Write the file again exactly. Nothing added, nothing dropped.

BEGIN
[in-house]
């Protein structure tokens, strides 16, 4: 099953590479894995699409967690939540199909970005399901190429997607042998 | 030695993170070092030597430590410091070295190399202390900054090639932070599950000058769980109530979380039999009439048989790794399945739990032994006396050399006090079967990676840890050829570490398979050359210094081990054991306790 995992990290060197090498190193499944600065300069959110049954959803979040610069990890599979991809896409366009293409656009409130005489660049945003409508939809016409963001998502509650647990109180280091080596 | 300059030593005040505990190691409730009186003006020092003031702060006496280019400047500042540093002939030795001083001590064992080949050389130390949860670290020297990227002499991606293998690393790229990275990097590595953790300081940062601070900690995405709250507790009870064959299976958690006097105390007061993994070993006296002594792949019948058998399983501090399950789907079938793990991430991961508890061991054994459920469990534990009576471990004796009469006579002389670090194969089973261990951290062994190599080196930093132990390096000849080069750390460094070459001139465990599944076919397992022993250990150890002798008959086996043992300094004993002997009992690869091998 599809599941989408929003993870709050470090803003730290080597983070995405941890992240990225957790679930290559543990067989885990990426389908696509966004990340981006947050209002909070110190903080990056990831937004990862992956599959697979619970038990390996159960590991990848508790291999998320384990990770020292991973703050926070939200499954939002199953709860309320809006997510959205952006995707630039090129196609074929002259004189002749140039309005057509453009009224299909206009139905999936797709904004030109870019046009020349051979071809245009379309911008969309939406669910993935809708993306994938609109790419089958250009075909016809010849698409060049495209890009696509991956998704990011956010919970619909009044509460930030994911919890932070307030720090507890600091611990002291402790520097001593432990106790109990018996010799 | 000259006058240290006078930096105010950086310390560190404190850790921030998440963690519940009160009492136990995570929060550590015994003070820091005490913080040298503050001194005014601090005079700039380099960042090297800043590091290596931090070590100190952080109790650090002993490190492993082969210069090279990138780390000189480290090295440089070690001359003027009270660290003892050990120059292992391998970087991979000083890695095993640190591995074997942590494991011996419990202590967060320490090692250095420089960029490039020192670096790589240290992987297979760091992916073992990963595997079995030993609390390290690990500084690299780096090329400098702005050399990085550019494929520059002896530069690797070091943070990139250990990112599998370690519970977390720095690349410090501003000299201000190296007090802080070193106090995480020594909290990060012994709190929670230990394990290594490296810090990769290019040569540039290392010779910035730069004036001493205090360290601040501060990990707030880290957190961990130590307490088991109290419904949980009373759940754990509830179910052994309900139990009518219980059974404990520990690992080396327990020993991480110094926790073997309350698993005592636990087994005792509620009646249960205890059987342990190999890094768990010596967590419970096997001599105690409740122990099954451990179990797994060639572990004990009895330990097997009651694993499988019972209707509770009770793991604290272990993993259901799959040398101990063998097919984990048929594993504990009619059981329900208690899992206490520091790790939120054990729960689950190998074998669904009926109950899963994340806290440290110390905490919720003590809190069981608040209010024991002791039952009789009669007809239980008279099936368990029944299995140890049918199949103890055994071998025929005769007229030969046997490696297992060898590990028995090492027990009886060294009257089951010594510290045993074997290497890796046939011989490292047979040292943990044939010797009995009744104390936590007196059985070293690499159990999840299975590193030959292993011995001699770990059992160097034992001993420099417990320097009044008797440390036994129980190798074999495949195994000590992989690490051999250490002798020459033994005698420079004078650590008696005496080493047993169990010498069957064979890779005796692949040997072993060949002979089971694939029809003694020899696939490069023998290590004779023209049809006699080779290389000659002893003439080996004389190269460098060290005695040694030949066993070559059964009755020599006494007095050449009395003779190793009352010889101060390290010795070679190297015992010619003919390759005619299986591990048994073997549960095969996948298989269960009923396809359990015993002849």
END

[in-house]
């Protein structure tokens, strides 16, 4: 099953590479894995699409967690939540199909970005399901190429997607042998 | 030695993170070092030597430590410091070295190399202390900054090639932070599950000058769980109530979380039999009439048989790794399945739990032994006396050399006090079967990676840890050829570490398979050359210094081990054991306790 995992990290060197090498190193499944600065300069959110049954959803979040610069990890599979991809896409366009293409656009409130005489660049945003409508939809016409963001998502509650647990109180280091080596 | 300059030593005040505990190691409730009186003006020092003031702060006496280019400047500042540093002939030795001083001590064992080949050389130390949860670290020297990227002499991606293998690393790229990275990097590595953790300081940062601070900690995405709250507790009870064959299976958690006097105390007061993994070993006296002594792949019948058998399983501090399950789907079938793990991430991961508890061991054994459920469990534990009576471990004796009469006579002389670090194969089973261990951290062994190599080196930093132990390096000849080069750390460094070459001139465990599944076919397992022993250990150890002798008959086996043992300094004993002997009992690869091998 599809599941989408929003993870709050470090803003730290080597983070995405941890992240990225957790679930290559543990067989885990990426389908696509966004990340981006947050209002909070110190903080990056990831937004990862992956599959697979619970038990390996159960590991990848508790291999998320384990990770020292991973703050926070939200499954939002199953709860309320809006997510959205952006995707630039090129196609074929002259004189002749140039309005057509453009009224299909206009139905999936797709904004030109870019046009020349051979071809245009379309911008969309939406669910993935809708993306994938609109790419089958250009075909016809010849698409060049495209890009696509991956998704990011956010919970619909009044509460930030994911919890932070307030720090507890600091611990002291402790520097001593432990106790109990018996010799 | 000259006058240290006078930096105010950086310390560190404190850790921030998440963690519940009160009492136990995570929060550590015994003070820091005490913080040298503050001194005014601090005079700039380099960042090297800043590091290596931090070590100190952080109790650090002993490190492993082969210069090279990138780390000189480290090295440089070690001359003027009270660290003892050990120059292992391998970087991979000083890695095993640190591995074997942590494991011996419990202590967060320490090692250095420089960029490039020192670096790589240290992987297979760091992916073992990963595997079995030993609390390290690990500084690299780096090329400098702005050399990085550019494929520059002896530069690797070091943070990139250990990112599998370690519970977390720095690349410090501003000299201000190296007090802080070193106090995480020594909290990060012994709190929670230990394990290594490296810090990769290019040569540039290392010779910035730069004036001493205090360290601040501060990990707030880290957190961990130590307490088991109290419904949980009373759940754990509830179910052994309900139990009518219980059974404990520990690992080396327990020993991480110094926790073997309350698993005592636990087994005792509620009646249960205890059987342990190999890094768990010596967590419970096997001599105690409740122990099954451990179990797994060639572990004990009895330990097997009651694993499988019972209707509770009770793991604290272990993993259901799959040398101990063998097919984990048929594993504990009619059981329900208690899992206490520091790790939120054990729960689950190998074998669904009926109950899963994340806290440290110390905490919720003590809190069981608040209010024991002791039952009789009669007809239980008279099936368990029944299995140890049918199949103890055994071998025929005769007229030969046997490696297992060898590990028995090492027990009886060294009257089951010594510290045993074997290497890796046939011989490292047979040292943990044939010797009995009744104390936590007196059985070293690499159990999840299975590193030959292993011995001699770990059992160097034992001993420099417990320097009044008797440390036994129980190798074999495949195994000590992989690490051999250490002798020459033994005698420079004078650590008696005496080493047993169990010498069957064979890779005796692949040997072993060949002979089971694939029809003694020899696939490069023998290590004779023209049809006699080779290389000659002893003439080996004389190269460098060290005695040694030949066993070559059964009755020599006494007095050449009395003779190793009352010889101060390290010795070679190297015992010619003919390759005619299986591990048994073997549960095969996948298989269960009923396809359990015993002849």